In today's Global Economy copious amounts of capital are traded through the Stock Markets; these economies are strongly linked and heavily influenced of the performance of their Stock Markets, further, the Markets have become a more accessible investment tool, not only for strategic investors but for common people as well, therefore they are not only related to macroeconomic parameters, but they influence everyday life in a more direct way. The characteristic that all Stock Markets have in common is the uncertainty, which is related with their short and long-term future state. This feature is undesirable for the investor but it is also unavoidable whenever the Stock Market is selected as the investment tool, uncertainty is part and parcel of the Stock Market. The best that one can do is to try to reduce this uncertainty. Stock Market Prediction (or Forecasting) is one of the instruments in this process.

Econometrics is derived from several disciplines, including mathematical economics, statistics, economic statistics, and economic theory. The goal of econometrics is twofold: to give economic theory empirical data and to empirically verify it. It is a study that produces measurements, where qualitative data is turned into quantitative mathematical forms. Once this is performed, these statements can then be empirically proven, disproven, measured, and compared.

The recent widespread availability of intraday tick-by-tick databases for stocks, options and currencies has had an important impact on research in applied financial econometrics and market microstructure. Recent quantitative modeling tools such as intraday duration models and GARCH models are useful.

Traditional Time Series Prediction: The Traditional Time Series Prediction analyzes historic data and attempts to approximate future values of a time series as a linear combination of these historic data. In econometrics there are two basic types of time series forecasting: univariate (simple regression) and multivariate (multivariate regression). These types of regression models are the most common tools used in econometrics to predict time series. The way they are applied in practice is that firstly a set of factors that influence (or more specific is assumed that influence) the series under prediction is formed. These factors are the explanatory variables xi of the prediction model.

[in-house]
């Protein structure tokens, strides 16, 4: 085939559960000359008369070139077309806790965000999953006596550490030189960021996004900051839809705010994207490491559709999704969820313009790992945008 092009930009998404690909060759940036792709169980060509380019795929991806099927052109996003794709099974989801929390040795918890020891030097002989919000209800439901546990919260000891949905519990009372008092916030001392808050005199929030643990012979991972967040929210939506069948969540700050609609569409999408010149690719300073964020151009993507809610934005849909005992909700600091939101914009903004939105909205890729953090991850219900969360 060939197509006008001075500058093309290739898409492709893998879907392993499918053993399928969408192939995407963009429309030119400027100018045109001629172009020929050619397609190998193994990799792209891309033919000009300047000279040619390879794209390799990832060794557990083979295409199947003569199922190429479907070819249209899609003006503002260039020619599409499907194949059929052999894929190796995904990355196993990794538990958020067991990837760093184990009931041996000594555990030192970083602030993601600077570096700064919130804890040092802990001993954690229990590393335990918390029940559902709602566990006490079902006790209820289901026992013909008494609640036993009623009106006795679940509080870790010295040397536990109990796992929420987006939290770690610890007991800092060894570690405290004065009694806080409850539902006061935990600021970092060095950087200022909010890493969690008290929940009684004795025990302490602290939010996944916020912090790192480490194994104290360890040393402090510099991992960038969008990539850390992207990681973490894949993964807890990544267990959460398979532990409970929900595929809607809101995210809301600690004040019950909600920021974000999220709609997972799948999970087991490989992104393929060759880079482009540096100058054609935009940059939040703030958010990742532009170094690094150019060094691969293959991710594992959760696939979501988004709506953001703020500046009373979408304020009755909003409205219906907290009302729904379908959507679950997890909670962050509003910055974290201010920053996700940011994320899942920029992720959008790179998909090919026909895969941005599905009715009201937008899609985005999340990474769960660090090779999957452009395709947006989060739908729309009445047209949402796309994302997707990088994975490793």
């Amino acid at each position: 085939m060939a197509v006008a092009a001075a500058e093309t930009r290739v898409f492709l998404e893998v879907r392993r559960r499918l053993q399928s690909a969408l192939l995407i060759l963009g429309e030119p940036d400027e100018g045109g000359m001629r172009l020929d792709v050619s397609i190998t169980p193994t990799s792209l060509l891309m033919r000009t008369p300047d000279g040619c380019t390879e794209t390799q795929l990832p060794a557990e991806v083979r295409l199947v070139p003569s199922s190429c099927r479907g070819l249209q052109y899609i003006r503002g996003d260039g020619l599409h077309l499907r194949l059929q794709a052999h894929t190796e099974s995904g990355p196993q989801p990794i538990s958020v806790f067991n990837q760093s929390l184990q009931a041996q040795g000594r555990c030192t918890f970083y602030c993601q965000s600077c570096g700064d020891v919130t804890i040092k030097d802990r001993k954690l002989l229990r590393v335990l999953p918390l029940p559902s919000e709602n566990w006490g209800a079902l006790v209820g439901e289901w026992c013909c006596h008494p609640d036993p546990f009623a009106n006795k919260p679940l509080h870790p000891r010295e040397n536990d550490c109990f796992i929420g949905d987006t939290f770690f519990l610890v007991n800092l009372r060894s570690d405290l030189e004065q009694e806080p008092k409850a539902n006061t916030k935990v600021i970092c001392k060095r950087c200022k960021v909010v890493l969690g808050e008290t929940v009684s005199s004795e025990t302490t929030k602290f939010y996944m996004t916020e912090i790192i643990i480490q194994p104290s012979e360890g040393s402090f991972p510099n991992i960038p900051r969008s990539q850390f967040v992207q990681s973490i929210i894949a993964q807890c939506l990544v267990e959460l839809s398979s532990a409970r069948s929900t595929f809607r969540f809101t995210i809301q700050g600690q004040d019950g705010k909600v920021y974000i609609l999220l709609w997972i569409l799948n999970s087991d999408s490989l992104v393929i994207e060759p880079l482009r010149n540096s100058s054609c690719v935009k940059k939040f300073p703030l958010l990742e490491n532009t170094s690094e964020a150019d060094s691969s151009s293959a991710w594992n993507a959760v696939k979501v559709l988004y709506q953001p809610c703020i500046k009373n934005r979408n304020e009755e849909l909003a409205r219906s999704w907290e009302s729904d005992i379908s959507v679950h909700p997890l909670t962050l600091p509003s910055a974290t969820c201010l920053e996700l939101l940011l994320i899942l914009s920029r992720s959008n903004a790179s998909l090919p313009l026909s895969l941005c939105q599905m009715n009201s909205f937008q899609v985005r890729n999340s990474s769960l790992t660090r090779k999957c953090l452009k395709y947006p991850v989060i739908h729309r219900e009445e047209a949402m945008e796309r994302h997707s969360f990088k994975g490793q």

Then a mapping between their values xit and the values of the time series yt (y is the to-be explained variable) is done, so that pairs {xit , yt} are formed. These pairs are used to define the importance of each explanatory variable in the formulation of the to-be explained variable. In other words the linear combination of xi that approximates in an optimum way y is defined. Univariate models are based on one explanatory variable (I=1) while multivariate models use more than one variable (I>1). Regression models have been used to predict stock market time series. A good example of the use of multivariate regression is the work of Pesaran and Timmermann (1994) .They attempted prediction of the excess returns time series of S&P 500 and the Dow Jones on monthly, quarterly and annually basis. The data they used was from Jan 1954 until Dec 1990. Initially they used the subset from Jan 1954 until Dec 1959 to adjust the coefficients of the explanatory variables of their models, and then applied the models to predict the returns for the next year, quarter and month respectively.

An example of time series forecasting in econometrics is predicting the opening price of a stock based on its past performance.

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